Summer on the Road Part II

It’s been a while. Where did I leave off? Oh ya, I left off in late August.

After spending a week in the Louisiana marsh as an instructor for Outdoor Texas Camps I had a few weeks off before I would be leaving for Florida in the middle of September.

Over the summer a friend made reservations to rent a house in the Keys for the entire month of September. He extended an invite to me to stay as long as I wanted. This isn’t the kind of opportunity that presents itself every day, at least not for me anyway, so I wanted to make the most of it. I checked my calendar and the only obligation was a friend’s wedding which was right smack dab in the middle of the month. That meant I either had to go at the beginning or end of the month. I chose the latter to maximize my time in the Sunshine State.

The end of August/beginning of September dragged along, but I took advantage of my down time. I received my captain’s license in the mail while at camp, so the first order of business was to purchase my Texas guide license.


I also had several odds and ends on the agenda including my logo (thanks Chase Hancock of SWC), website (thanks to Shane Alexander also of SWC) and business cards among other things that I needed to get squared away to start guiding full-time when I returned.
Business Cards

Shortly after getting my guide license I booked my first trip. Cole Elsenbrock and his dad were my guinea pigs. He booked a half day trip with me. He and his dad were relatively new saltwater fisherman. They wanted to learn how to be more successful on the water. Prior to our trip we went over tide charts and discussed the thought process that went into my decision to fish the area that I chose.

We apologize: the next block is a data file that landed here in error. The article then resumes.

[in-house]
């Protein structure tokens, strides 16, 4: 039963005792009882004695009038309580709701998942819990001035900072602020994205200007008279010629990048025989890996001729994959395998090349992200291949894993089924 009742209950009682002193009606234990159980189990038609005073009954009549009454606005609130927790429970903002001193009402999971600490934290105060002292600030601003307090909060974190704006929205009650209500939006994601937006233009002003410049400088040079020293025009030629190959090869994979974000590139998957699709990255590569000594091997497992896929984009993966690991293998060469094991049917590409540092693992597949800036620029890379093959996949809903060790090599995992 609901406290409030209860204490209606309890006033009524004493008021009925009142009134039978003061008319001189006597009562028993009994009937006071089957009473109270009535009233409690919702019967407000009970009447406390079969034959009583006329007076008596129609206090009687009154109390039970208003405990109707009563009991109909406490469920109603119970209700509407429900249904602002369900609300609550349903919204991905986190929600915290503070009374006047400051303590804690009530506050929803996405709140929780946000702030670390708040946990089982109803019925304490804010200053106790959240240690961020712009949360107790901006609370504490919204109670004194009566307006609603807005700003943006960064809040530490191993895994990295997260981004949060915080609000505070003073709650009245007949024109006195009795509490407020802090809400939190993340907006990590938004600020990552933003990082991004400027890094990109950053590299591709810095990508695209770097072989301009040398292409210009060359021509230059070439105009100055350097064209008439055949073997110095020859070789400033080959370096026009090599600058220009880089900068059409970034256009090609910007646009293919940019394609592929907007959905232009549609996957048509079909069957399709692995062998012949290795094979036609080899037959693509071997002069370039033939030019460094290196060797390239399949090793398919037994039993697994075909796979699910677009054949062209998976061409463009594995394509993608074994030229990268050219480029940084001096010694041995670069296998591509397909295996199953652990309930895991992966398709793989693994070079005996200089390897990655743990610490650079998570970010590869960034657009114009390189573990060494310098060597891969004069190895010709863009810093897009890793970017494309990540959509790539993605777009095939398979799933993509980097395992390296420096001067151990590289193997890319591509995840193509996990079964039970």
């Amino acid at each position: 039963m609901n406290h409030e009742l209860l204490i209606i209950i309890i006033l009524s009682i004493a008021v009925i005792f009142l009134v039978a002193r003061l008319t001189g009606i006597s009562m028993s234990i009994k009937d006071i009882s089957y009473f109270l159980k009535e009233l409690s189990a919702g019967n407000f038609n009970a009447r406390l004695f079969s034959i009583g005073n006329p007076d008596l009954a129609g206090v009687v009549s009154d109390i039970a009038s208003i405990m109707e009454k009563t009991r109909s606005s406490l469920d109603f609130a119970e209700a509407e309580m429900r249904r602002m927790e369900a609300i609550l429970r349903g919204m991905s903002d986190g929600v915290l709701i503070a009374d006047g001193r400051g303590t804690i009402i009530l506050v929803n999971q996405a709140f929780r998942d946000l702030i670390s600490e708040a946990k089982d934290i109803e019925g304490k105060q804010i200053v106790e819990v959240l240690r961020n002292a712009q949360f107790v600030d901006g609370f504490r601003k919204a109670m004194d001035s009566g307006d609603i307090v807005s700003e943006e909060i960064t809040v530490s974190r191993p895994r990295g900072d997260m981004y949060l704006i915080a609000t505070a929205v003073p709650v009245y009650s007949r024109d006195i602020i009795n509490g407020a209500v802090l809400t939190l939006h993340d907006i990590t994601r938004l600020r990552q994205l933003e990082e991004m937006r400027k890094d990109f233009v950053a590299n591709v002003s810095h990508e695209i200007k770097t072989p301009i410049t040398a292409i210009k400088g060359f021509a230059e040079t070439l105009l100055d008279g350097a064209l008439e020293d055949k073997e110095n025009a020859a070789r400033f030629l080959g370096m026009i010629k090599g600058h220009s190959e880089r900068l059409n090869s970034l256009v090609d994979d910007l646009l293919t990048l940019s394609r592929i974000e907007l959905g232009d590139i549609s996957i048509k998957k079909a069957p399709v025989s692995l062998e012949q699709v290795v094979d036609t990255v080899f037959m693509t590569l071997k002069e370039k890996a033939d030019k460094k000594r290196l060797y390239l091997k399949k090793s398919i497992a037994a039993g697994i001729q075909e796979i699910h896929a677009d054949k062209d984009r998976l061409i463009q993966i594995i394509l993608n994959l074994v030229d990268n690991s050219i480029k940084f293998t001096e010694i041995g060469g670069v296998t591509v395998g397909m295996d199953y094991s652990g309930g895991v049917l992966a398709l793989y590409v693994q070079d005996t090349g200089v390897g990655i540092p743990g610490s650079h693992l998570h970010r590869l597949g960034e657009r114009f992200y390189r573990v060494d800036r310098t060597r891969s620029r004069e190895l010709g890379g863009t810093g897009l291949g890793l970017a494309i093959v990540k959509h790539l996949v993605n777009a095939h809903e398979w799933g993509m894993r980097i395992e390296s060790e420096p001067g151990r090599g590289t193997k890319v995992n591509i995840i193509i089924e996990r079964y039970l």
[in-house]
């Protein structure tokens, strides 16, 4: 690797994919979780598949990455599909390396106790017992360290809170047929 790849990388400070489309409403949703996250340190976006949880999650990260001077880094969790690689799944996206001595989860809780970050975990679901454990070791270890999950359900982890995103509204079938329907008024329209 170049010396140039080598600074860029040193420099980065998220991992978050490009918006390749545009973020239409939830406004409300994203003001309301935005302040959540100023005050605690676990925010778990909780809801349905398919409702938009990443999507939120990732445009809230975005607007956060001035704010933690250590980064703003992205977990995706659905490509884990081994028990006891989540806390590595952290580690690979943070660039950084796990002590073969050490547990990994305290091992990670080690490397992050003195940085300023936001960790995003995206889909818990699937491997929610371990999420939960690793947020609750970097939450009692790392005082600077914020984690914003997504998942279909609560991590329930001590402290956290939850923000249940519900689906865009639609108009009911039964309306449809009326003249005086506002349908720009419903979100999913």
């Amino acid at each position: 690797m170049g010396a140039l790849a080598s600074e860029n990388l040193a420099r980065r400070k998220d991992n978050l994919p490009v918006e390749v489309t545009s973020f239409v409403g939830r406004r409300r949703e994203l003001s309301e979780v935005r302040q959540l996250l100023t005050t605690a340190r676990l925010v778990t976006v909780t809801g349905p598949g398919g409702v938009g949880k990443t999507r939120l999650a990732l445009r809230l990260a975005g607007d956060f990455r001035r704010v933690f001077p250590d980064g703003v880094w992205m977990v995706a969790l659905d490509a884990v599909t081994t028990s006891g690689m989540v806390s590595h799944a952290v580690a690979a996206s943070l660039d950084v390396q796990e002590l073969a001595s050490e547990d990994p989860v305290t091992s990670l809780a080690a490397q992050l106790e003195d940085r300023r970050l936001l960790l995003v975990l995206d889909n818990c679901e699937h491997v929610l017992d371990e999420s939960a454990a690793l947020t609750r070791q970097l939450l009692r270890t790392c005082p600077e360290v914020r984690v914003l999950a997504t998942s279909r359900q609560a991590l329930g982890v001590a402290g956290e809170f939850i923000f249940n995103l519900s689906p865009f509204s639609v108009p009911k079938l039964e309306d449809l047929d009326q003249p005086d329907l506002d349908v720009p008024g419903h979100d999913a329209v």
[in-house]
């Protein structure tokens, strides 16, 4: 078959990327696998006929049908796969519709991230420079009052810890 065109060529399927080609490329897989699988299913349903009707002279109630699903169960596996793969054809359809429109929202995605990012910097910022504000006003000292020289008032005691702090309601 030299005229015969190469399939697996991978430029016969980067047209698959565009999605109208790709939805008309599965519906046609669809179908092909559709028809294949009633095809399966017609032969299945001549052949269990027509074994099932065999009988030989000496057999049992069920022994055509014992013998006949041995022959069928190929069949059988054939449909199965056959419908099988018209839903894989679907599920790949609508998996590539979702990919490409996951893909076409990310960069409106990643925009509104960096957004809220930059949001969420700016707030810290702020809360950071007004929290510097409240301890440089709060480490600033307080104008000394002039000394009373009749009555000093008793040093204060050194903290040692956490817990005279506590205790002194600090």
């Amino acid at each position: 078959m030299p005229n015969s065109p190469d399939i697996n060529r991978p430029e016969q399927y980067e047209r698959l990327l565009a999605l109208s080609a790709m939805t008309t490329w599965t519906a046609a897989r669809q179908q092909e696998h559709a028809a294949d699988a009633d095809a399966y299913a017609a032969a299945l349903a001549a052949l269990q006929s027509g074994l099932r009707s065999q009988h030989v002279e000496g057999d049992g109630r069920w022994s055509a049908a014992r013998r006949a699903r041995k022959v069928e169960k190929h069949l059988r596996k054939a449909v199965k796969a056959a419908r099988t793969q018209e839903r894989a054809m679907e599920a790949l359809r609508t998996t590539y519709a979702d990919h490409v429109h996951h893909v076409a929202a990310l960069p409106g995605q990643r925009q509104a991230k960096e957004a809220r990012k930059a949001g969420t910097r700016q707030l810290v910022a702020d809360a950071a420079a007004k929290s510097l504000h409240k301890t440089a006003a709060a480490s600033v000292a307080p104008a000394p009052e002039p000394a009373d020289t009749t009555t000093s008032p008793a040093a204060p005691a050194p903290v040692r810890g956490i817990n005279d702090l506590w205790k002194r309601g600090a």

I had a hard time falling asleep the night before our trip. I had too many things running through my head. Would I be able to deliver? Would I be able to effectively convey my knowledge to others? Would I be able to share my passionate?

I was confident in my abilities, but still had my doubts. Being a successful fishing guide is has little to do with your ability as angler. As I laid in bed my mind wandered in and out of consciousness until I finally fell asleep from exhaustion.

The morning came fast and the weather looked grim. Summer squalls were forming and dissolving on the radar, but most of the rain was to our north. The uncertain weather did nothing to ease my nerves.

We had storms moving all around us, but it looked like we would get a window. As launched into overcast skies I hope Mother Nature would be kind.

Not long after I came off plane and jumped on the poling platform I felt the first drop of rain hit my head. One by one the rain started to drop progressively faster. The sprinkle turned into a downpour, so we put on our rain gear and fired up the motor and ran away from rain.

Not far away we found a clear pocket, so I jumped back up on the platform and started poling. We quickly found fish, but they were scattered and finicky. Despite the poor weather conditions we had a good time and they caught a few redfish including a nice upper slot fish. They asked a lot questions. I tried to answer all of their questions to the best of my ability.